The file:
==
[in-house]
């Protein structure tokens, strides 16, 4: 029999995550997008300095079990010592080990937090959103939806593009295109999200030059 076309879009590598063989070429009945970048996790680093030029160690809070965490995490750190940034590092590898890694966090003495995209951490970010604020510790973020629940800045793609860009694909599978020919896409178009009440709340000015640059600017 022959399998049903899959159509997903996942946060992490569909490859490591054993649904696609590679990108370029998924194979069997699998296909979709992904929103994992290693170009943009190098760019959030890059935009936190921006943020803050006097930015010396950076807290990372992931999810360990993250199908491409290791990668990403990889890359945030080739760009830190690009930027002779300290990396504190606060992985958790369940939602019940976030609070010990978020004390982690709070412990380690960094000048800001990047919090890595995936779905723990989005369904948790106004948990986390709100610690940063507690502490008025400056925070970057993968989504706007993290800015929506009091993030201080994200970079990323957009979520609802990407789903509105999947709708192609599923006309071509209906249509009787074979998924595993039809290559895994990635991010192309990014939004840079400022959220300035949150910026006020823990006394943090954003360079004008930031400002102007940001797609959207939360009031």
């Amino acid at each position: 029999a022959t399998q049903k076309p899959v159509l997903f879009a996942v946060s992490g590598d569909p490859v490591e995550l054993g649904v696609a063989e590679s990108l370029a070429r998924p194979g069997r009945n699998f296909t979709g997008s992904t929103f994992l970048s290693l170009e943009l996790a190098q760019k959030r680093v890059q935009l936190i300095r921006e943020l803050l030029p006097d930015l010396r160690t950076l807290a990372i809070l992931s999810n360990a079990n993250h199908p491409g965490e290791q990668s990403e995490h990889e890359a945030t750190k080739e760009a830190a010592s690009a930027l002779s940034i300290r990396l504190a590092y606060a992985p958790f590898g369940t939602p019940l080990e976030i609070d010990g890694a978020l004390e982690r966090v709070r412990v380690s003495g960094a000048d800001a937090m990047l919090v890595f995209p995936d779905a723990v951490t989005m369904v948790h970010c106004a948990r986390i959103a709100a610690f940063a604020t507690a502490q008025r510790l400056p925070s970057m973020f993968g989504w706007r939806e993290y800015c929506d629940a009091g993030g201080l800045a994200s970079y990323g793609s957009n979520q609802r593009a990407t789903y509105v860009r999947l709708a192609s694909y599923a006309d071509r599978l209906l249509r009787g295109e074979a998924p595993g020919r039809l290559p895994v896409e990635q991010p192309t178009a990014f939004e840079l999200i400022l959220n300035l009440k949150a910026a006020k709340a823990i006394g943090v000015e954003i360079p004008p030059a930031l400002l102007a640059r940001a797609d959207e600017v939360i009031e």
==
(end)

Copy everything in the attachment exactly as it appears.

[in-house]
């Protein structure tokens, strides 16, 4: 029999995550997008300095079990010592080990937090959103939806593009295109999200030059 076309879009590598063989070429009945970048996790680093030029160690809070965490995490750190940034590092590898890694966090003495995209951490970010604020510790973020629940800045793609860009694909599978020919896409178009009440709340000015640059600017 022959399998049903899959159509997903996942946060992490569909490859490591054993649904696609590679990108370029998924194979069997699998296909979709992904929103994992290693170009943009190098760019959030890059935009936190921006943020803050006097930015010396950076807290990372992931999810360990993250199908491409290791990668990403990889890359945030080739760009830190690009930027002779300290990396504190606060992985958790369940939602019940976030609070010990978020004390982690709070412990380690960094000048800001990047919090890595995936779905723990989005369904948790106004948990986390709100610690940063507690502490008025400056925070970057993968989504706007993290800015929506009091993030201080994200970079990323957009979520609802990407789903509105999947709708192609599923006309071509209906249509009787074979998924595993039809290559895994990635991010192309990014939004840079400022959220300035949150910026006020823990006394943090954003360079004008930031400002102007940001797609959207939360009031």
């Amino acid at each position: 029999a022959t399998q049903k076309p899959v159509l997903f879009a996942v946060s992490g590598d569909p490859v490591e995550l054993g649904v696609a063989e590679s990108l370029a070429r998924p194979g069997r009945n699998f296909t979709g997008s992904t929103f994992l970048s290693l170009e943009l996790a190098q760019k959030r680093v890059q935009l936190i300095r921006e943020l803050l030029p006097d930015l010396r160690t950076l807290a990372i809070l992931s999810n360990a079990n993250h199908p491409g965490e290791q990668s990403e995490h990889e890359a945030t750190k080739e760009a830190a010592s690009a930027l002779s940034i300290r990396l504190a590092y606060a992985p958790f590898g369940t939602p019940l080990e976030i609070d010990g890694a978020l004390e982690r966090v709070r412990v380690s003495g960094a000048d800001a937090m990047l919090v890595f995209p995936d779905a723990v951490t989005m369904v948790h970010c106004a948990r986390i959103a709100a610690f940063a604020t507690a502490q008025r510790l400056p925070s970057m973020f993968g989504w706007r939806e993290y800015c929506d629940a009091g993030g201080l800045a994200s970079y990323g793609s957009n979520q609802r593009a990407t789903y509105v860009r999947l709708a192609s694909y599923a006309d071509r599978l209906l249509r009787g295109e074979a998924p595993g020919r039809l290559p895994v896409e990635q991010p192309t178009a990014f939004e840079l999200i400022l959220n300035l009440k949150a910026a006020k709340a823990i006394g943090v000015e954003i360079p004008p030059a930031l400002l102007a640059r940001a797609d959207e600017v939360i009031e």